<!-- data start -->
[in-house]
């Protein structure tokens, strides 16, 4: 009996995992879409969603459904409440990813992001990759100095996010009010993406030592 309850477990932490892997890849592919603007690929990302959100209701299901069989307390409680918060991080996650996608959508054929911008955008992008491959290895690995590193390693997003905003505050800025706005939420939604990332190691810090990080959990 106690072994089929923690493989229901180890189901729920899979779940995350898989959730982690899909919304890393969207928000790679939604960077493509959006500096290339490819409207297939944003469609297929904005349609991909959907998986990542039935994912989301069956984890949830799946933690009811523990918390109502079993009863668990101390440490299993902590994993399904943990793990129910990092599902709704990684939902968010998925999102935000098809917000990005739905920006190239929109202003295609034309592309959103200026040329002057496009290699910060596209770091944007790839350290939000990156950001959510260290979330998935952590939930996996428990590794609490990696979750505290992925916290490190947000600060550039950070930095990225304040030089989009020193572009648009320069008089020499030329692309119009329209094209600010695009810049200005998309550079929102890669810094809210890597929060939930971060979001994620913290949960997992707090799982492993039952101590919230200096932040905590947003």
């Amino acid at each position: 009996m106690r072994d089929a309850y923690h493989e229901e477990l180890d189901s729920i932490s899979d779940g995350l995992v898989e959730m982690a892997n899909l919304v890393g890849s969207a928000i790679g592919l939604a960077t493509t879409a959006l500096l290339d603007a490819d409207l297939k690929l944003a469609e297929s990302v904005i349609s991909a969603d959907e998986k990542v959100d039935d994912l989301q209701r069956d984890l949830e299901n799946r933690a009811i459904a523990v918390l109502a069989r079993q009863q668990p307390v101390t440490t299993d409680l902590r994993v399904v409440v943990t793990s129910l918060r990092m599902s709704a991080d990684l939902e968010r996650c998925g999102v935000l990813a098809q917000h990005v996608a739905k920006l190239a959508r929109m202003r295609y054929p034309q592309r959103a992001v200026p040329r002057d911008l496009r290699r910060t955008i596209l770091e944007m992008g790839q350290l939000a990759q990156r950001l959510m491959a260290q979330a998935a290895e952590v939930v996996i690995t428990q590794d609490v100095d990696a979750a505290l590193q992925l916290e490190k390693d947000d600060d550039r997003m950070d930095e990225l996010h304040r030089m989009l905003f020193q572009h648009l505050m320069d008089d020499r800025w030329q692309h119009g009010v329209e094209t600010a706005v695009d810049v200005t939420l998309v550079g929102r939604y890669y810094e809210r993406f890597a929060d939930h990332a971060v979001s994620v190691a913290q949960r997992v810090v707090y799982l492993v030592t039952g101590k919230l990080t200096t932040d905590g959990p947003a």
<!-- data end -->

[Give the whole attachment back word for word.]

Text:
[in-house]
């Protein structure tokens, strides 16, 4: 009996995992879409969603459904409440990813992001990759100095996010009010993406030592 309850477990932490892997890849592919603007690929990302959100209701299901069989307390409680918060991080996650996608959508054929911008955008992008491959290895690995590193390693997003905003505050800025706005939420939604990332190691810090990080959990 106690072994089929923690493989229901180890189901729920899979779940995350898989959730982690899909919304890393969207928000790679939604960077493509959006500096290339490819409207297939944003469609297929904005349609991909959907998986990542039935994912989301069956984890949830799946933690009811523990918390109502079993009863668990101390440490299993902590994993399904943990793990129910990092599902709704990684939902968010998925999102935000098809917000990005739905920006190239929109202003295609034309592309959103200026040329002057496009290699910060596209770091944007790839350290939000990156950001959510260290979330998935952590939930996996428990590794609490990696979750505290992925916290490190947000600060550039950070930095990225304040030089989009020193572009648009320069008089020499030329692309119009329209094209600010695009810049200005998309550079929102890669810094809210890597929060939930971060979001994620913290949960997992707090799982492993039952101590919230200096932040905590947003």
């Amino acid at each position: 009996m106690r072994d089929a309850y923690h493989e229901e477990l180890d189901s729920i932490s899979d779940g995350l995992v898989e959730m982690a892997n899909l919304v890393g890849s969207a928000i790679g592919l939604a960077t493509t879409a959006l500096l290339d603007a490819d409207l297939k690929l944003a469609e297929s990302v904005i349609s991909a969603d959907e998986k990542v959100d039935d994912l989301q209701r069956d984890l949830e299901n799946r933690a009811i459904a523990v918390l109502a069989r079993q009863q668990p307390v101390t440490t299993d409680l902590r994993v399904v409440v943990t793990s129910l918060r990092m599902s709704a991080d990684l939902e968010r996650c998925g999102v935000l990813a098809q917000h990005v996608a739905k920006l190239a959508r929109m202003r295609y054929p034309q592309r959103a992001v200026p040329r002057d911008l496009r290699r910060t955008i596209l770091e944007m992008g790839q350290l939000a990759q990156r950001l959510m491959a260290q979330a998935a290895e952590v939930v996996i690995t428990q590794d609490v100095d990696a979750a505290l590193q992925l916290e490190k390693d947000d600060d550039r997003m950070d930095e990225l996010h304040r030089m989009l905003f020193q572009h648009l505050m320069d008089d020499r800025w030329q692309h119009g009010v329209e094209t600010a706005v695009d810049v200005t939420l998309v550079g929102r939604y890669y810094e809210r993406f890597a929060d939930h990332a971060v979001s994620v190691a913290q949960r997992v810090v707090y799982l492993v030592t039952g101590k919230l990080t200096t932040d905590g959990p947003a």